From veteran and Gov. Ron DeSantis down through many legislative and municipal leaders, the call has been made to declare Florida the nation’s most “veteran-friendly” state, yet a new report suggests Florida may have a long way to go.
The report, from the consumer advocacy firm MagnifyMoney, ranks Florida 33rd nationally as a good home for veterans, based on the company’s assessment of veterans’ population trends, availability and ratings of care through Veterans Affairs facilities, and several economic factors such as median incomes and property taxes.
Florida officials dismissed the report Monday as too narrowly focused for them to take seriously. They argued that Florida is a far better place for veterans than the report suggests, and contended it does not adequately account for such Florida initiatives as in-state tuition rates for veterans and their families, several layers of property tax exemptions, and expanded veterans’ preference in government contracting.
They offered, as what they believe to be a more informative alternative rating, a recent WalletHub survey that rated four Florida cities, Tampa, Orlando, St. Petersburg, and Jacksonville, among the best in the country for veterans to live in.
MagnifyMoney defended its measurements and assessments as outcome-based for veterans, not as a review of statewide policies. Their assessment, the company stated, does, in fact, take property tax exemptions into account in its veterans’ property tax numbers and suggested the other initiatives’ outcomes would be captured by the VA care ratings and the economic indicators such as income and unemployment rates.
The best state for veterans to live in, according to MagnifyMoney, is North Dakota, which in particular has the nation’s best ratings for VA health care. Hawaii, Wyoming, Alaska, and Virginia round out the overall top five. By contrast, the company declares that the worst state for veterans to live in is New Jersey, followed by New York, Illinois, California, and Oregon.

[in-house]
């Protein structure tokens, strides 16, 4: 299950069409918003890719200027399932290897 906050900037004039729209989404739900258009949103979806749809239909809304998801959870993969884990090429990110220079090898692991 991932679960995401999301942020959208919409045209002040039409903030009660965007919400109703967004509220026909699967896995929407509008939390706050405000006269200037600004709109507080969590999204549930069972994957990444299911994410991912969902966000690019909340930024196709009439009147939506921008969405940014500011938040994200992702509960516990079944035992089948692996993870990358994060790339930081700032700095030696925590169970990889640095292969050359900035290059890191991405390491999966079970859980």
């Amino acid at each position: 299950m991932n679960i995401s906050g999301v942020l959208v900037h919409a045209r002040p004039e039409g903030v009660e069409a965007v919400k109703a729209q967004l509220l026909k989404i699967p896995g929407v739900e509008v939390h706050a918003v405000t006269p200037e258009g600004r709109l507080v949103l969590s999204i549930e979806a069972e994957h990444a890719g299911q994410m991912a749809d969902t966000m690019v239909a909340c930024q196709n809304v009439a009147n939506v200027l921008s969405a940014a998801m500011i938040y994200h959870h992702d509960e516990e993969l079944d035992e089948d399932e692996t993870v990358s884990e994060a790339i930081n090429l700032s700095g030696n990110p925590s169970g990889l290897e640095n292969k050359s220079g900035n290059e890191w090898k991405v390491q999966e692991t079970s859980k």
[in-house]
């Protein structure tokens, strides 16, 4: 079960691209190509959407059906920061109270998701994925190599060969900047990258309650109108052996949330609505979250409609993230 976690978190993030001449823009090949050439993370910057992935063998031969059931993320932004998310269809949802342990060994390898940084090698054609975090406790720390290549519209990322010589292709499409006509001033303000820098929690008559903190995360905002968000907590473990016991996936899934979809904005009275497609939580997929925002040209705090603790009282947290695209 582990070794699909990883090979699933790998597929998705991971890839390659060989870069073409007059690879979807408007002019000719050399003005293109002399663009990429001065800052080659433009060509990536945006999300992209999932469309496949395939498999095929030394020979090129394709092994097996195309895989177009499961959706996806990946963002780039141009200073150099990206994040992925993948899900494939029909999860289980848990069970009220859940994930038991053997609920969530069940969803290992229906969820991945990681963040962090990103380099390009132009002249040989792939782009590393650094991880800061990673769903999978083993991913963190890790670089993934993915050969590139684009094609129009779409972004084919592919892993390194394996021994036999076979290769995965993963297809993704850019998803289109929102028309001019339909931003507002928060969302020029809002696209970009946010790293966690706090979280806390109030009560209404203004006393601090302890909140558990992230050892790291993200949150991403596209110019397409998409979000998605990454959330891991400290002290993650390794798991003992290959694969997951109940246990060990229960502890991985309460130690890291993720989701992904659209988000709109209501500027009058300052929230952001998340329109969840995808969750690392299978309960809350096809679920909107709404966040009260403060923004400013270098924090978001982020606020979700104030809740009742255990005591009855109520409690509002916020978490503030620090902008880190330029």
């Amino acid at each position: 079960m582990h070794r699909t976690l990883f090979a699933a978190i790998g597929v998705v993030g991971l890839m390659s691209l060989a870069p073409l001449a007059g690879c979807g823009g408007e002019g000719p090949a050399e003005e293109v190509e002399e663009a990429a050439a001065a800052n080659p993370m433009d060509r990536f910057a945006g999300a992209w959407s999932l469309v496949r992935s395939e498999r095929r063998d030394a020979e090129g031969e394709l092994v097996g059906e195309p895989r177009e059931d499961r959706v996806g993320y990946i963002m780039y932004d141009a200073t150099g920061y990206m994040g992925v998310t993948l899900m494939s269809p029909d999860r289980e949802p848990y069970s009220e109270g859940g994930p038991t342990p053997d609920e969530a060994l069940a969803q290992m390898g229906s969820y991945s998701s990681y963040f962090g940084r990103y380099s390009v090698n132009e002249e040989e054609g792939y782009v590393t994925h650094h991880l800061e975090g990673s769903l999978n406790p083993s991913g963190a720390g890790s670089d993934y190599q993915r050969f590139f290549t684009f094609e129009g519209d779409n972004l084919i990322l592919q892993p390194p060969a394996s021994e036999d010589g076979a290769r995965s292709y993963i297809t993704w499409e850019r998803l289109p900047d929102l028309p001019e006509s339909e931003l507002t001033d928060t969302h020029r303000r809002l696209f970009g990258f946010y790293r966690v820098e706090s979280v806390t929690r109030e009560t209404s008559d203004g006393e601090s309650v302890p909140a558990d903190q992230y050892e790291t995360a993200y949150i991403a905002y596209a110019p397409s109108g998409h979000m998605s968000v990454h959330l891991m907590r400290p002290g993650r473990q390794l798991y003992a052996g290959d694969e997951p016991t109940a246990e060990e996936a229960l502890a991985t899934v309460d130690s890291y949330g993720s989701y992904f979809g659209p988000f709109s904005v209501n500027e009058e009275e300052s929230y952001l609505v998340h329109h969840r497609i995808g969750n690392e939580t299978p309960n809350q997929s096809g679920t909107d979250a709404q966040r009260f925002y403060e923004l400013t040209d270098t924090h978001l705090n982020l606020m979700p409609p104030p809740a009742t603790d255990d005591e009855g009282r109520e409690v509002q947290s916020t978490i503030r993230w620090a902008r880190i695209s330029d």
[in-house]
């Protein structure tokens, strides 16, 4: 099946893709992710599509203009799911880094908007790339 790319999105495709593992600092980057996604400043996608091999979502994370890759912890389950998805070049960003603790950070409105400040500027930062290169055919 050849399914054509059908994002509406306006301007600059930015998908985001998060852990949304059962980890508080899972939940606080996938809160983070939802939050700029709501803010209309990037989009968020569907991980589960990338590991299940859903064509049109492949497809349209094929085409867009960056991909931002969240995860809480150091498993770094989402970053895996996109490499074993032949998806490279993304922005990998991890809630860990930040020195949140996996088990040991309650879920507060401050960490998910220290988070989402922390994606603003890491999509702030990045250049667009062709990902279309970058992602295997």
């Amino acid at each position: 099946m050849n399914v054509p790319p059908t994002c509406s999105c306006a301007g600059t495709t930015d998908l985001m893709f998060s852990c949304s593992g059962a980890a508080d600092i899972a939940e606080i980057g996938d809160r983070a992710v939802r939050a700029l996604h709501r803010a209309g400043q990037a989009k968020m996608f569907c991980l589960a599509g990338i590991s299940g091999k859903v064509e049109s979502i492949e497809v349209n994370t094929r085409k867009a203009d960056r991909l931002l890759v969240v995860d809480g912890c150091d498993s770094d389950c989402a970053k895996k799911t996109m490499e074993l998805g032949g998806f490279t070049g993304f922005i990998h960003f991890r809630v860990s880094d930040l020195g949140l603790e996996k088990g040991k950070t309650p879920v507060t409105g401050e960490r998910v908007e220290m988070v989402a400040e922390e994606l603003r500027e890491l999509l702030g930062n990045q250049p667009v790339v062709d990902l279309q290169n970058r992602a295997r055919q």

Florida ranked 32nd overall in combined population measurements, weighted down in large part by projections that the Sunshine State’s population of veterans is expected to drop by an annual rate of 2.1 percent, as a proportion of the overall population.
Florida ranked 28th in the combined VA scores, with a particularly low score for the number of inpatient, outpatient and veterans’ center facilities per 100,000 VA enrollees.
Florida ranked 39th in the combined economic scores. Although Florida has one of the lowest general population unemployment rates in the country, at 3.4 percent, the report stated that Florida’s unemployment rate among veterans is at 5 percent, one of the highest in the country. Alaska actually has a higher vets’ unemployment rate, at 6.5 percent. Yet Alaska vets have the nation’s third highest median income, $53,023, while Florida’s figure ranks 33rd, at $36,984.
“We do not believe that lower scores indicate apathy from elected officials, government workers, or other community members and leaders,” MagnifyMoney stated in a written response to Florida Politics. “The reasons for the differences in outcome are likely affected by the particular conditions and challenges each state faces.
“Florida has some of the best in-state tuition opportunities in the country for all residents [not just veterans], but our goal here was to provide as general an overview as possible for vets at various points in their lives, so we kept our analysis general and comparable across the states,” the statement continued. “It’s entirely possible that there are nuances of local policy that would be relevant to individual vets, which we are not able to capture, and it’s also possible that it will take a while for these policies to bear measurable fruit.”
Joe Marino, executive director of the Veterans Florida, contended Monday that the WalletHub study is more robust with what he called more-grounded methodology and assumptions and more data sets.
That report, released last fall, includes data on jobs, economy, health care, and quality of life. The study covered America’s 100 largest cities. Austin, Texas, came out on top. Tampa ranked 9th; Orlando, 10th; St. Petersburg, 20th; and Jacksonville, 22nd. Miami and Hialeah also made it into the top 40.
Florida Department of Veterans Affairs Communications Director R. Steven Murray, a retired U.S. Air Force lieutenant colonel, detailed a number of services, many of them unique to the Sunshine State, that Florida offers. In addition to the in-state tuitions, tax exemptions and veterans preferences, he pointed out there are extensive benefits including licensure and fee waivers for many occupations and high-quality care at the state’s own network of veterans’ homes.
“We’re a national leader in veterans’ services, benefits and support,” he stated.
And that doesn’t include the weather benefits Florida offers, in comparison with such states as North Dakota and Alaska.
“It’s no wonder so many veterans and their families chose to live in the Sunshine State,” Murray stated.
And that’s the point, MagnifyMoney stated.
“Where you choose to live can be one of the biggest financial decisions you make,” the company’s statement said. “At MagnifyMoney, our mission is to help people lead financially healthy lives. We make that a reality by providing consumers with free information, tools and calculators.”